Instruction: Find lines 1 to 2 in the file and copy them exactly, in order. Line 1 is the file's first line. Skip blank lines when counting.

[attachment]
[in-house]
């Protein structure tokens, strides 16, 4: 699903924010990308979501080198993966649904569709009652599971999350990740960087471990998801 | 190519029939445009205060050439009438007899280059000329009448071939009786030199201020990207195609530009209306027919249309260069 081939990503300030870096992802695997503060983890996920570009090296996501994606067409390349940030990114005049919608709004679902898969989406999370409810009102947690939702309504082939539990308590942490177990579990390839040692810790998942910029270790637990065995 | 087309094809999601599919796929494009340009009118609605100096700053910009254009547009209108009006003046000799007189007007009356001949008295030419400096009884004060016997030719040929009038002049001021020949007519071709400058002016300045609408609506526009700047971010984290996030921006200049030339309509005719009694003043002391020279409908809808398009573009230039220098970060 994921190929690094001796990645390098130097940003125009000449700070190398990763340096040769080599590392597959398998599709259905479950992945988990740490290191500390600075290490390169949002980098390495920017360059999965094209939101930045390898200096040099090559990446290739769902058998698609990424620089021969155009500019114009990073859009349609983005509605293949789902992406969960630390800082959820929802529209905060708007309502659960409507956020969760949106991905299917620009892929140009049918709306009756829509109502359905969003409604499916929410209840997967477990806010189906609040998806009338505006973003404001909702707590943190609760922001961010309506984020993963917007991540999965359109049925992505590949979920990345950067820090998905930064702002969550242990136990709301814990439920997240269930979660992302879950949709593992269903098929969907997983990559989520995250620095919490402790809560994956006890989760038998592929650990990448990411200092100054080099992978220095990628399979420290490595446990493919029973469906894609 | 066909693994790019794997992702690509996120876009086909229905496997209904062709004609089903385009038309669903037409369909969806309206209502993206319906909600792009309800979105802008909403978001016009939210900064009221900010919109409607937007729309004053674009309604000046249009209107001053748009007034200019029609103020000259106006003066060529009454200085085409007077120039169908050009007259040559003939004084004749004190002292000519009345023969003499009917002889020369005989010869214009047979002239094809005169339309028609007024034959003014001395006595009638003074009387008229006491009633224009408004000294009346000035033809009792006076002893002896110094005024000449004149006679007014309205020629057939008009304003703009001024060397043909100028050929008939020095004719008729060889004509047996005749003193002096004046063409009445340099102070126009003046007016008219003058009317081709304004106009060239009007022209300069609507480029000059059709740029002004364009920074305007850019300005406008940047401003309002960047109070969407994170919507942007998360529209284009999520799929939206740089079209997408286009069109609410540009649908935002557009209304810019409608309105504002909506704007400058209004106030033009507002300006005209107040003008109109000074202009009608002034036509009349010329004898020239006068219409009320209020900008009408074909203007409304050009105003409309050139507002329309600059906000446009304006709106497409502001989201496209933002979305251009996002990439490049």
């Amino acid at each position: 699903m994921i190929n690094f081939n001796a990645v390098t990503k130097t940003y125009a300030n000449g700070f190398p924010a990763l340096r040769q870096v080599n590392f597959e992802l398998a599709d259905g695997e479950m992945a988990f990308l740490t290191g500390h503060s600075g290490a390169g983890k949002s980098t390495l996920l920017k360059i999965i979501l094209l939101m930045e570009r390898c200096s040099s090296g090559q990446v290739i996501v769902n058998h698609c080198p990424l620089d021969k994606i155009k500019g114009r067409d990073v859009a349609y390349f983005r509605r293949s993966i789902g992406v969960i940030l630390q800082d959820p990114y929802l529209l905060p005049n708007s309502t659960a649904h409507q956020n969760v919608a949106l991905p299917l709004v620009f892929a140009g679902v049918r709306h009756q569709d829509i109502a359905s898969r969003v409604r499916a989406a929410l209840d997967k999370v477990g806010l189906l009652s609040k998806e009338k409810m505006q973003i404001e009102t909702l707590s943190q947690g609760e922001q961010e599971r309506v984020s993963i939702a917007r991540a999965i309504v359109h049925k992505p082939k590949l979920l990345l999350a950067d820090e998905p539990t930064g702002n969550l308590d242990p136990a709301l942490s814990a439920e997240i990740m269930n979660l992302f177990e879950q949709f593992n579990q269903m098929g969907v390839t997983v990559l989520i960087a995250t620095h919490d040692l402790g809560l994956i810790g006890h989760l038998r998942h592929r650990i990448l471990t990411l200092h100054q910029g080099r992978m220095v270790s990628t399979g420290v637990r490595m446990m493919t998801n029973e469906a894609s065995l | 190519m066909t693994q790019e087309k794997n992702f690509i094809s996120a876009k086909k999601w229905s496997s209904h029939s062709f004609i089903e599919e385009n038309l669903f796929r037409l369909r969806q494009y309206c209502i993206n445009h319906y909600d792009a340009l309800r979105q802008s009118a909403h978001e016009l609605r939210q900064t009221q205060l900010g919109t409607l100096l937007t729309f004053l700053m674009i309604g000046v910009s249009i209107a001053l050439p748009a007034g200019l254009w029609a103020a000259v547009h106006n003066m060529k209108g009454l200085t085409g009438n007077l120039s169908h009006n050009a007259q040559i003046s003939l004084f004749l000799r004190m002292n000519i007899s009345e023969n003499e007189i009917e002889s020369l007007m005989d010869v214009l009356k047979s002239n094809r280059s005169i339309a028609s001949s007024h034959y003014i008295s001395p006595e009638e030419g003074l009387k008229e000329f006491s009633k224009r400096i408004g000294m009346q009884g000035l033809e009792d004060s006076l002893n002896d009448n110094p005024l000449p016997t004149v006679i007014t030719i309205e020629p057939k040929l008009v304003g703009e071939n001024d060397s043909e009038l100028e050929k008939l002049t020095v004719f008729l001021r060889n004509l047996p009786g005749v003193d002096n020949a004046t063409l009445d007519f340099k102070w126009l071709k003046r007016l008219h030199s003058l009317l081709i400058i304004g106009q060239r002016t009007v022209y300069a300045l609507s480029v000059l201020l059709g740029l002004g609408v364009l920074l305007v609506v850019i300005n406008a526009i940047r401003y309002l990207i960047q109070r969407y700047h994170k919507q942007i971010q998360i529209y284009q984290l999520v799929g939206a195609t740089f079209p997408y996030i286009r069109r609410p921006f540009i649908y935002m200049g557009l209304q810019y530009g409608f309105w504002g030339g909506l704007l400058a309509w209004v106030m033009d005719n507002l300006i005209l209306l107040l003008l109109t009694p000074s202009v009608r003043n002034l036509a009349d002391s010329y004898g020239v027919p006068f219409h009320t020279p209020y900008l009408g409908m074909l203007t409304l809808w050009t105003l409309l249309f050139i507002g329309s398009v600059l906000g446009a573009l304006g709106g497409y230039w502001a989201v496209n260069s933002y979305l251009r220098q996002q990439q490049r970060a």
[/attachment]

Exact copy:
[in-house]
């Protein structure tokens, strides 16, 4: 699903924010990308979501080198993966649904569709009652599971999350990740960087471990998801 | 190519029939445009205060050439009438007899280059000329009448071939009786030199201020990207195609530009209306027919249309260069 081939990503300030870096992802695997503060983890996920570009090296996501994606067409390349940030990114005049919608709004679902898969989406999370409810009102947690939702309504082939539990308590942490177990579990390839040692810790998942910029270790637990065995 | 087309094809999601599919796929494009340009009118609605100096700053910009254009547009209108009006003046000799007189007007009356001949008295030419400096009884004060016997030719040929009038002049001021020949007519071709400058002016300045609408609506526009700047971010984290996030921006200049030339309509005719009694003043002391020279409908809808398009573009230039220098970060 994921190929690094001796990645390098130097940003125009000449700070190398990763340096040769080599590392597959398998599709259905479950992945988990740490290191500390600075290490390169949002980098390495920017360059999965094209939101930045390898200096040099090559990446290739769902058998698609990424620089021969155009500019114009990073859009349609983005509605293949789902992406969960630390800082959820929802529209905060708007309502659960409507956020969760949106991905299917620009892929140009049918709306009756829509109502359905969003409604499916929410209840997967477990806010189906609040998806009338505006973003404001909702707590943190609760922001961010309506984020993963917007991540999965359109049925992505590949979920990345950067820090998905930064702002969550242990136990709301814990439920997240269930979660992302879950949709593992269903098929969907997983990559989520995250620095919490402790809560994956006890989760038998592929650990990448990411200092100054080099992978220095990628399979420290490595446990493919029973469906894609 | 066909693994790019794997992702690509996120876009086909229905496997209904062709004609089903385009038309669903037409369909969806309206209502993206319906909600792009309800979105802008909403978001016009939210900064009221900010919109409607937007729309004053674009309604000046249009209107001053748009007034200019029609103020000259106006003066060529009454200085085409007077120039169908050009007259040559003939004084004749004190002292000519009345023969003499009917002889020369005989010869214009047979002239094809005169339309028609007024034959003014001395006595009638003074009387008229006491009633224009408004000294009346000035033809009792006076002893002896110094005024000449004149006679007014309205020629057939008009304003703009001024060397043909100028050929008939020095004719008729060889004509047996005749003193002096004046063409009445340099102070126009003046007016008219003058009317081709304004106009060239009007022209300069609507480029000059059709740029002004364009920074305007850019300005406008940047401003309002960047109070969407994170919507942007998360529209284009999520799929939206740089079209997408286009069109609410540009649908935002557009209304810019409608309105504002909506704007400058209004106030033009507002300006005209107040003008109109000074202009009608002034036509009349010329004898020239006068219409009320209020900008009408074909203007409304050009105003409309050139507002329309600059906000446009304006709106497409502001989201496209933002979305251009996002990439490049």